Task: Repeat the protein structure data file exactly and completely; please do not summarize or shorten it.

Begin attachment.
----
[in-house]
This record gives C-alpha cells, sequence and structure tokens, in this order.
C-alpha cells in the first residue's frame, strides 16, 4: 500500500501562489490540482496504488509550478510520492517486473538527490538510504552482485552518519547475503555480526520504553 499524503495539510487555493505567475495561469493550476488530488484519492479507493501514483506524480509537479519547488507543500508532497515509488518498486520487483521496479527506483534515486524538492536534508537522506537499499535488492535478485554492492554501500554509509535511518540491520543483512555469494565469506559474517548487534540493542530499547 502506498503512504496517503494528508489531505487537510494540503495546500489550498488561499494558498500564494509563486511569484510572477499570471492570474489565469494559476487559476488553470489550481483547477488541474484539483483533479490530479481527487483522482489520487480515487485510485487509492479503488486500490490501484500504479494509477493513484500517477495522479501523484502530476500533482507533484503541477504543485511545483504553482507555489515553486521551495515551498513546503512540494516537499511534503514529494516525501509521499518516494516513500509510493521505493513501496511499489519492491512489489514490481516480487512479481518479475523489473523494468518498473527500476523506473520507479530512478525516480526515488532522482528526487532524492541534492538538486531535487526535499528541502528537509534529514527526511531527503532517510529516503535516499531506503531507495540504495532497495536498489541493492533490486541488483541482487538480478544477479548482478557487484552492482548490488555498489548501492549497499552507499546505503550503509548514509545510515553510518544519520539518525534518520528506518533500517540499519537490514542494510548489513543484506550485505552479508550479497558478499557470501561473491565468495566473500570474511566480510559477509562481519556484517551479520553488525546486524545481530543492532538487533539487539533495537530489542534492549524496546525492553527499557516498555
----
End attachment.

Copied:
[in-house]
This record gives C-alpha cells, sequence and structure tokens, in this order.
C-alpha cells in the first residue's frame, strides 16, 4: 500500500501562489490540482496504488509550478510520492517486473538527490538510504552482485552518519547475503555480526520504553 499524503495539510487555493505567475495561469493550476488530488484519492479507493501514483506524480509537479519547488507543500508532497515509488518498486520487483521496479527506483534515486524538492536534508537522506537499499535488492535478485554492492554501500554509509535511518540491520543483512555469494565469506559474517548487534540493542530499547 502506498503512504496517503494528508489531505487537510494540503495546500489550498488561499494558498500564494509563486511569484510572477499570471492570474489565469494559476487559476488553470489550481483547477488541474484539483483533479490530479481527487483522482489520487480515487485510485487509492479503488486500490490501484500504479494509477493513484500517477495522479501523484502530476500533482507533484503541477504543485511545483504553482507555489515553486521551495515551498513546503512540494516537499511534503514529494516525501509521499518516494516513500509510493521505493513501496511499489519492491512489489514490481516480487512479481518479475523489473523494468518498473527500476523506473520507479530512478525516480526515488532522482528526487532524492541534492538538486531535487526535499528541502528537509534529514527526511531527503532517510529516503535516499531506503531507495540504495532497495536498489541493492533490486541488483541482487538480478544477479548482478557487484552492482548490488555498489548501492549497499552507499546505503550503509548514509545510515553510518544519520539518525534518520528506518533500517540499519537490514542494510548489513543484506550485505552479508550479497558478499557470501561473491565468495566473500570474511566480510559477509562481519556484517551479520553488525546486524545481530543492532538487533539487539533495537530489542534492549524496546525492553527499557516498555